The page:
|The Barkleys of Broadway|
|Directed by||Charles Walters|
|Produced by||Arthur Freed|
|Written by||Betty Comden|
|Edited by||Albert Akst|
The Barkleys of Broadway is a 1949 Technicolor musical film from the Arthur Freed unit at Metro-Goldwyn-Mayer that reunited Fred Astaire and Ginger Rogers after ten years apart. Directed by Charles Walters, the screenplay is by Betty Comden, Adolph Green and Sidney Sheldon, the songs are by Harry Warren (music) and Ira Gershwin (lyrics) with the addition of "They Can't Take That Away from Me" by George and Ira Gershwin, and the choreography was created by Robert Alton and Hermes Pan. Also featured in the cast were Oscar Levant, Billie Burke, Jacques François and Gale Robbins.
Rogers came in as a last minute replacement for Judy Garland, whose frequent absences due to a dependency on prescription medication cost her the role. This turned out to be the last film that Astaire and Rogers made together, and their only film together in color.
Josh and Dinah Barkley (Fred Astaire and Ginger Rogers) are a husband-and-wife musical comedy team at the peak of their careers. After finishing a new show, Dinah meets serious French playwright Jacques Pierre Barredout (Jacques François), who suggests that Dinah should take up dramatic acting. Dinah tries to keep the suggestion a secret from Josh, but when he finally discovers Dinah hiding a script for Jacques' new show from him, the couple splits up.
Their good friend, acerbic composer Ezra Millar (Oscar Levant) tries to trick them back together again, but fails. When Josh secretly watches Dinah's rehearsals for Barredout's new play and sees how she is struggling, he calls her up and pretends to be the Frenchman, giving her notes that help her to understand her part, the young Sarah Bernhardt. As the result, Dinah gives a brilliant performance. After the show, she accidentally learns that her late-night mentor was Josh and not Barredout, so she rushes to Josh's apartment and the two reconcile.
The Barkleys of Broadway began with the working title of You Made Me Love You, and with Judy Garland in the lead role opposite Fred Astaire, a repeat of their pairing in Easter Parade (1948). In fact, producer Arthur Freed had Comden and Green working on the script for the new film even before Easter Parade was finished. The film went into rehearsals with Garland, but it was soon clear that she would not be physically and emotionally able to do it. Freed contacted Ginger Rogers to see if she was interested in reuniting with Astaire: there had been rumors, denied by both, that the Astaire-Rogers working relationship had not been particularly warm, and they had not worked together since The Story of Vernon and Irene Castle in 1939. Rogers was interested, and The Barkleys of Broadway became their tenth and final film together, as well as their only film in color.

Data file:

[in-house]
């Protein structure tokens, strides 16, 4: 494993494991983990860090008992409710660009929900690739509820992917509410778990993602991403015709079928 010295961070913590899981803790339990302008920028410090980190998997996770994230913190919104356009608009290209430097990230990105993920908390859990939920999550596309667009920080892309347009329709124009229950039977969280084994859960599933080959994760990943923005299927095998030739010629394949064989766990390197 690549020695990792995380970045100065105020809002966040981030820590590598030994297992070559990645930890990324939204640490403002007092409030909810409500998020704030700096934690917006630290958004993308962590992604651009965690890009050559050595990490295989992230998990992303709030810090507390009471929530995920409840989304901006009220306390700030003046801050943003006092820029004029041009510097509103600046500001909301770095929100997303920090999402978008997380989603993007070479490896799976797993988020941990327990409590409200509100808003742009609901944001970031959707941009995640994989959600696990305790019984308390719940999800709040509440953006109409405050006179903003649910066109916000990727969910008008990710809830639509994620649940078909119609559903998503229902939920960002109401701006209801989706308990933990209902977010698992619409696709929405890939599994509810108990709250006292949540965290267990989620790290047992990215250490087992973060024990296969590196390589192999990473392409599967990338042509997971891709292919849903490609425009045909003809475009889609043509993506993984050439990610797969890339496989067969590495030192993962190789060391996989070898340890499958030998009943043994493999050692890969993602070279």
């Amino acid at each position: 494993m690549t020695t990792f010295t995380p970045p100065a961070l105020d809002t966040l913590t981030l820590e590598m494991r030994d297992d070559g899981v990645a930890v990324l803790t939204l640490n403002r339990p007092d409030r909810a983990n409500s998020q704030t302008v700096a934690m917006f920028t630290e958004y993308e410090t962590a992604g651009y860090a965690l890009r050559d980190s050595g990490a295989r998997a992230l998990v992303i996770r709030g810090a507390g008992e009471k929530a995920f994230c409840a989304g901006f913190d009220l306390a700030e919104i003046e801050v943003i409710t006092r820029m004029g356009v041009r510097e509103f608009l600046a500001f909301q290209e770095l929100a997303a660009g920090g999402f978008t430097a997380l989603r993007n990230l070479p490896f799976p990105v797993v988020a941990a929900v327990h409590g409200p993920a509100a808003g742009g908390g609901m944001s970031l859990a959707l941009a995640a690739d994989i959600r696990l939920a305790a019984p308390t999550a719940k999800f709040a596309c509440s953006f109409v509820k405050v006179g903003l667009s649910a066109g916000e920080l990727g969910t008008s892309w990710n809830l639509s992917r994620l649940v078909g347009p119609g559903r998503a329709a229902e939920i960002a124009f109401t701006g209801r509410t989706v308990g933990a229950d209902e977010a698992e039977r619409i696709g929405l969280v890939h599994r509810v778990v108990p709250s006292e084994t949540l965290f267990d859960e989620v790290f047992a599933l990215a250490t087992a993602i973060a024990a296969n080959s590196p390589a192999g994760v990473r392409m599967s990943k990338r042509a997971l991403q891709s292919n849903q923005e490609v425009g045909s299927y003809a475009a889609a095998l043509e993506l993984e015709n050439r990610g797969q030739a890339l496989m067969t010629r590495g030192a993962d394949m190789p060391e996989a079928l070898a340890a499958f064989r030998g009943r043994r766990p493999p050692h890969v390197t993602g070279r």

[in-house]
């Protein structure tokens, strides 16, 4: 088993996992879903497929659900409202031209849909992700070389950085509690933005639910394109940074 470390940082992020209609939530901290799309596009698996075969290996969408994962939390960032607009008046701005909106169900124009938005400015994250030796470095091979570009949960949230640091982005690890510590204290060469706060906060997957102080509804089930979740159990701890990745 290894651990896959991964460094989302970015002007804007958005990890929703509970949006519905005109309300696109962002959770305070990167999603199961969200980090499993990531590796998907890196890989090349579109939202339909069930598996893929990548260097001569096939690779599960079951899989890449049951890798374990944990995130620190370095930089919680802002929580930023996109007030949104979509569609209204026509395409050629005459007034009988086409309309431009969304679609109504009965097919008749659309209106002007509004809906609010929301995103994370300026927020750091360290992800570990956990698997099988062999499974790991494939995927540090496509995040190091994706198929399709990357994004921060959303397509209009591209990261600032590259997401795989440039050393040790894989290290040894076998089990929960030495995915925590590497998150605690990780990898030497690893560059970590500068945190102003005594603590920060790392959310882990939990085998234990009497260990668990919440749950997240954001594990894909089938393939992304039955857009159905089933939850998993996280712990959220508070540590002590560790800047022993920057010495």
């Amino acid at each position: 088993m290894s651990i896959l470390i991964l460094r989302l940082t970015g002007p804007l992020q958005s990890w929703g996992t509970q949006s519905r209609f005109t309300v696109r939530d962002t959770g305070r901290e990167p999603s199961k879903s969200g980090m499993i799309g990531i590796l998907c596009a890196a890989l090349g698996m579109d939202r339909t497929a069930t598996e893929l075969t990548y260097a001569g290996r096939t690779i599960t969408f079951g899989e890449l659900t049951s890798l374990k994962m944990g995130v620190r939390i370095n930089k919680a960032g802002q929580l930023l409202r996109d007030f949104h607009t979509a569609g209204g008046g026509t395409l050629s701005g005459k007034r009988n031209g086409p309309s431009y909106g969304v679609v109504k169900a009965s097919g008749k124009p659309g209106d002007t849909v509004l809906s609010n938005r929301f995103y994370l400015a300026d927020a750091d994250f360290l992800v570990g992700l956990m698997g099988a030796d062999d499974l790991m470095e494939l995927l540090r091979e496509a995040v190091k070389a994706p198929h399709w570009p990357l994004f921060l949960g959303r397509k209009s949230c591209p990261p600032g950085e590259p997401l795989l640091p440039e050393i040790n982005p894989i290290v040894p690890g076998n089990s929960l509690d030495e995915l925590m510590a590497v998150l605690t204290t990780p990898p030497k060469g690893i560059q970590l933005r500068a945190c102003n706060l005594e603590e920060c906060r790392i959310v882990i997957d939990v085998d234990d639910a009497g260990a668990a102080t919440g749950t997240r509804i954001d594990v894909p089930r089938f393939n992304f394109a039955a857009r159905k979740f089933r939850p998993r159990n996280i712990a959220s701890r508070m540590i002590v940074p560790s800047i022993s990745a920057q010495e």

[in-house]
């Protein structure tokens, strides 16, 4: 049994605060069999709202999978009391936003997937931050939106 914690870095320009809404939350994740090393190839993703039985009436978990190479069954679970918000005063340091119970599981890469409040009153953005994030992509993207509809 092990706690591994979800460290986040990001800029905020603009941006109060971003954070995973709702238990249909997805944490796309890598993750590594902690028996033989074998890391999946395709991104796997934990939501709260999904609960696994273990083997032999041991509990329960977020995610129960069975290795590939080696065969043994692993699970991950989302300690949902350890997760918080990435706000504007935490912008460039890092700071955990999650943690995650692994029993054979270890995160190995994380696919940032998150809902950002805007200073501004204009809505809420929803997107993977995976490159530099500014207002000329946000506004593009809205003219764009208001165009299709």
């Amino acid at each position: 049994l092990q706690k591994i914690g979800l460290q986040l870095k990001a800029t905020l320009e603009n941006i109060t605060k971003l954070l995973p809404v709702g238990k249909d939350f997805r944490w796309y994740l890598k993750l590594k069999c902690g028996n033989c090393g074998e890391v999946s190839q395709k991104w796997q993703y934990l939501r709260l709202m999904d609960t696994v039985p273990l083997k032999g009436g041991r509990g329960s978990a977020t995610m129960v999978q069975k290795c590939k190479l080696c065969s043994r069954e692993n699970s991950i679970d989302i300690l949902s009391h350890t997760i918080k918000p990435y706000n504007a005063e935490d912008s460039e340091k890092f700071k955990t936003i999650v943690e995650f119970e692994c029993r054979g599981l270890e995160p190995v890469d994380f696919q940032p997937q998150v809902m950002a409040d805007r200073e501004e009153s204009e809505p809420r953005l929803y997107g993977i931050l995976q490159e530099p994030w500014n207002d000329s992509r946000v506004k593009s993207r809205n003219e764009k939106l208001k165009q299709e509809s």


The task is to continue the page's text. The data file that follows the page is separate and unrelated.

The production period was from 8 August through 30 October 1948, with some additional work on 28 December. The Technicolor process required very bright lights which were uncomfortable to work under. While the film was in production, Fred Astaire won an honorary Academy Award for "his unique artistry and his contributions to the technique of musical pictures," presented to him at the awards ceremony by Ginger Rogers.
The Barkleys of Broadway premiered in New York on 4 May 1949 and went into general American release shortly after.
Three other Harry Warren-Ira Gershwin songs were intended for the film but never used: "The Courtin' of Elmer and Ella," "Natchez on the Mississippi," and "Poetry in Motion." Another song by Warren and Gershwin, "There is No Music", was dropped from the film when Judy Garland was released from the picture.
Critical response to The Barkleys of Broadway was mixed but positive.
Although the film did not win any awards, it did receive several nominations. Cinematographer Harry Stradling Sr. was nominated for a 1950 Academy Award for Best Color Cinematography, and writers Comden and Green were nominated for a Writers Guild of America Award for Best Written American Musical.
A radio version of the film was broadcast on January 1, 1951 as an episode of the Lux Radio Theater, with Ginger Rogers reprising the role of Dinah Barkley, and George Murphy playing her husband and partner Josh.